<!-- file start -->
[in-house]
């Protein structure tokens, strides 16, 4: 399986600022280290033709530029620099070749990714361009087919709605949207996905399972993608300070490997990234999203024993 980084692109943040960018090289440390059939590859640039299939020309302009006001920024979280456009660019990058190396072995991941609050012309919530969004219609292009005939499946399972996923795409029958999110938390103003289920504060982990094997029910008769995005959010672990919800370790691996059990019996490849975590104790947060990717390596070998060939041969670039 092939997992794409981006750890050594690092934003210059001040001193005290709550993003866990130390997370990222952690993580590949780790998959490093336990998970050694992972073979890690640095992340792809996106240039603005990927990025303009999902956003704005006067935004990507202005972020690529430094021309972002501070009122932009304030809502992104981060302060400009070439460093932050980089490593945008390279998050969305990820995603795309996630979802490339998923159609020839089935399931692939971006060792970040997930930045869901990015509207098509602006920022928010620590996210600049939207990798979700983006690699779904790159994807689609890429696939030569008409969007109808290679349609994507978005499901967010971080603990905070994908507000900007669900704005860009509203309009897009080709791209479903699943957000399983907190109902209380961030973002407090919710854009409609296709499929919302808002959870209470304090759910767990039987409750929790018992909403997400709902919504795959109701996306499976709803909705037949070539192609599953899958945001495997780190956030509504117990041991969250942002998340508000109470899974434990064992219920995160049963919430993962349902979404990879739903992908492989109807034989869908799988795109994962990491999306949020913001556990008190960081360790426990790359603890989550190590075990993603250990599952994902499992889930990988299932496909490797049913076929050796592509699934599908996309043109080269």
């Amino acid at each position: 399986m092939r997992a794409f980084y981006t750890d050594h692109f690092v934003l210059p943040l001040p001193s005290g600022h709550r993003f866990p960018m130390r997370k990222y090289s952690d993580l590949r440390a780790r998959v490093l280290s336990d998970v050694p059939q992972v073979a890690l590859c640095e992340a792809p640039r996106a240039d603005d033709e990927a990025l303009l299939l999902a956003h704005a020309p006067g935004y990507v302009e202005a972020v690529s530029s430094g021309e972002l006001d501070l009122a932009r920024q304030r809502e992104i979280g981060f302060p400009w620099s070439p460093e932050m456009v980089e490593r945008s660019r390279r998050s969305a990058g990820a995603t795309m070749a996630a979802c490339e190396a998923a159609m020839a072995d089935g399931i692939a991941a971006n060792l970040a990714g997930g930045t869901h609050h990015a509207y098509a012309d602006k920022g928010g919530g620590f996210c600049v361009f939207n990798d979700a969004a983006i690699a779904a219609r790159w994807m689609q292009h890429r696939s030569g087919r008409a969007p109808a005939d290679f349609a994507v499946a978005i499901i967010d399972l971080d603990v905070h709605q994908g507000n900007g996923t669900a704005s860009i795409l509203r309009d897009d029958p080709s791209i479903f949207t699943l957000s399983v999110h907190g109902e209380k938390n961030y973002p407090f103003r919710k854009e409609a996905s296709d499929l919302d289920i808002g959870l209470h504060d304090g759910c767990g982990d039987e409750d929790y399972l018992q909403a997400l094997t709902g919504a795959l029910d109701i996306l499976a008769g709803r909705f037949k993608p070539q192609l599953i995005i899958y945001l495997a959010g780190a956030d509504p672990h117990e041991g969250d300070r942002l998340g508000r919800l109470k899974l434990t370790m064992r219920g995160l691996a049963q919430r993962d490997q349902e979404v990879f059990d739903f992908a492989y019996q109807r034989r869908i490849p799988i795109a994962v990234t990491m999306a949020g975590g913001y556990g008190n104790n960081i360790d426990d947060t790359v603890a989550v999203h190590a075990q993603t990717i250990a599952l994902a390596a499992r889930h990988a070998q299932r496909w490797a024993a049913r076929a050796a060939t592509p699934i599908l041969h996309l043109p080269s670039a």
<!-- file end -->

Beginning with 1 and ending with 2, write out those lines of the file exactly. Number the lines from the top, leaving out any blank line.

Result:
[in-house]
């Protein structure tokens, strides 16, 4: 399986600022280290033709530029620099070749990714361009087919709605949207996905399972993608300070490997990234999203024993 980084692109943040960018090289440390059939590859640039299939020309302009006001920024979280456009660019990058190396072995991941609050012309919530969004219609292009005939499946399972996923795409029958999110938390103003289920504060982990094997029910008769995005959010672990919800370790691996059990019996490849975590104790947060990717390596070998060939041969670039 092939997992794409981006750890050594690092934003210059001040001193005290709550993003866990130390997370990222952690993580590949780790998959490093336990998970050694992972073979890690640095992340792809996106240039603005990927990025303009999902956003704005006067935004990507202005972020690529430094021309972002501070009122932009304030809502992104981060302060400009070439460093932050980089490593945008390279998050969305990820995603795309996630979802490339998923159609020839089935399931692939971006060792970040997930930045869901990015509207098509602006920022928010620590996210600049939207990798979700983006690699779904790159994807689609890429696939030569008409969007109808290679349609994507978005499901967010971080603990905070994908507000900007669900704005860009509203309009897009080709791209479903699943957000399983907190109902209380961030973002407090919710854009409609296709499929919302808002959870209470304090759910767990039987409750929790018992909403997400709902919504795959109701996306499976709803909705037949070539192609599953899958945001495997780190956030509504117990041991969250942002998340508000109470899974434990064992219920995160049963919430993962349902979404990879739903992908492989109807034989869908799988795109994962990491999306949020913001556990008190960081360790426990790359603890989550190590075990993603250990599952994902499992889930990988299932496909490797049913076929050796592509699934599908996309043109080269």